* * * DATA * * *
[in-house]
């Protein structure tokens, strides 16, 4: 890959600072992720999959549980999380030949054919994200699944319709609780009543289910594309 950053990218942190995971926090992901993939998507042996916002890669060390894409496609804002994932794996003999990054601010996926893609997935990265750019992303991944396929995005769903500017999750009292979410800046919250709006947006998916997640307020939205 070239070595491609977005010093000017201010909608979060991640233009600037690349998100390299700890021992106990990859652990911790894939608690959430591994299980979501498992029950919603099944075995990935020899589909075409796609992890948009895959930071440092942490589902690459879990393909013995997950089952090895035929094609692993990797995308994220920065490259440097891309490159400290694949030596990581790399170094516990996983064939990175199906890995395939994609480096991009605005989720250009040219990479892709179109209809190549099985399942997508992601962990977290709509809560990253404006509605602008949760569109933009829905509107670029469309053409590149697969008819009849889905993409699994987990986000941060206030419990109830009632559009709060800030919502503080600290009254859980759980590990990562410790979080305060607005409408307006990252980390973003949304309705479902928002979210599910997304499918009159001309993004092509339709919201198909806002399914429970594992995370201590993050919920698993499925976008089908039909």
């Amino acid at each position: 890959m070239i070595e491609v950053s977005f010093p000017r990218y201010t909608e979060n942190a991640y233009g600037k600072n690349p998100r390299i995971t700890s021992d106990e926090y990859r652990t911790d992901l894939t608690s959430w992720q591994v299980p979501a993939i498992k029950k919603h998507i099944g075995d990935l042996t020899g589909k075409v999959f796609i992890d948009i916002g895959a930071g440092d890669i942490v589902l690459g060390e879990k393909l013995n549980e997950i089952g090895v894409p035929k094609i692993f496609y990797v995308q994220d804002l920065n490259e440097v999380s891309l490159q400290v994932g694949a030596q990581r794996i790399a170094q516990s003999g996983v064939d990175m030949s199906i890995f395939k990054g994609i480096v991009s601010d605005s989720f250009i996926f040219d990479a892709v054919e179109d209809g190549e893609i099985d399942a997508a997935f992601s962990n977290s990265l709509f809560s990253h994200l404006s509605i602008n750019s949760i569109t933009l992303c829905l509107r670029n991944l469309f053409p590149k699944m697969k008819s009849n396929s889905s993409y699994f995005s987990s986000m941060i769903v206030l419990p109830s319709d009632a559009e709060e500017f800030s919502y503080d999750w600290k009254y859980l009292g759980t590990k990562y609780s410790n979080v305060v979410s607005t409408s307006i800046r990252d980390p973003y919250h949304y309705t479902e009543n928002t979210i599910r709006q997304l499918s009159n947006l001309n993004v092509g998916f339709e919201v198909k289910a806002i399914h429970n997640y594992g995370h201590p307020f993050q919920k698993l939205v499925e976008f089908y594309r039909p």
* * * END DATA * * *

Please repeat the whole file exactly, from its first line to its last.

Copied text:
[in-house]
């Protein structure tokens, strides 16, 4: 890959600072992720999959549980999380030949054919994200699944319709609780009543289910594309 950053990218942190995971926090992901993939998507042996916002890669060390894409496609804002994932794996003999990054601010996926893609997935990265750019992303991944396929995005769903500017999750009292979410800046919250709006947006998916997640307020939205 070239070595491609977005010093000017201010909608979060991640233009600037690349998100390299700890021992106990990859652990911790894939608690959430591994299980979501498992029950919603099944075995990935020899589909075409796609992890948009895959930071440092942490589902690459879990393909013995997950089952090895035929094609692993990797995308994220920065490259440097891309490159400290694949030596990581790399170094516990996983064939990175199906890995395939994609480096991009605005989720250009040219990479892709179109209809190549099985399942997508992601962990977290709509809560990253404006509605602008949760569109933009829905509107670029469309053409590149697969008819009849889905993409699994987990986000941060206030419990109830009632559009709060800030919502503080600290009254859980759980590990990562410790979080305060607005409408307006990252980390973003949304309705479902928002979210599910997304499918009159001309993004092509339709919201198909806002399914429970594992995370201590993050919920698993499925976008089908039909």
């Amino acid at each position: 890959m070239i070595e491609v950053s977005f010093p000017r990218y201010t909608e979060n942190a991640y233009g600037k600072n690349p998100r390299i995971t700890s021992d106990e926090y990859r652990t911790d992901l894939t608690s959430w992720q591994v299980p979501a993939i498992k029950k919603h998507i099944g075995d990935l042996t020899g589909k075409v999959f796609i992890d948009i916002g895959a930071g440092d890669i942490v589902l690459g060390e879990k393909l013995n549980e997950i089952g090895v894409p035929k094609i692993f496609y990797v995308q994220d804002l920065n490259e440097v999380s891309l490159q400290v994932g694949a030596q990581r794996i790399a170094q516990s003999g996983v064939d990175m030949s199906i890995f395939k990054g994609i480096v991009s601010d605005s989720f250009i996926f040219d990479a892709v054919e179109d209809g190549e893609i099985d399942a997508a997935f992601s962990n977290s990265l709509f809560s990253h994200l404006s509605i602008n750019s949760i569109t933009l992303c829905l509107r670029n991944l469309f053409p590149k699944m697969k008819s009849n396929s889905s993409y699994f995005s987990s986000m941060i769903v206030l419990p109830s319709d009632a559009e709060e500017f800030s919502y503080d999750w600290k009254y859980l009292g759980t590990k990562y609780s410790n979080v305060v979410s607005t409408s307006i800046r990252d980390p973003y919250h949304y309705t479902e009543n928002t979210i599910r709006q997304l499918s009159n947006l001309n993004v092509g998916f339709e919201v198909k289910a806002i399914h429970n997640y594992g995370h201590p307020f993050q919920k698993l939205v499925e976008f089908y594309r039909p």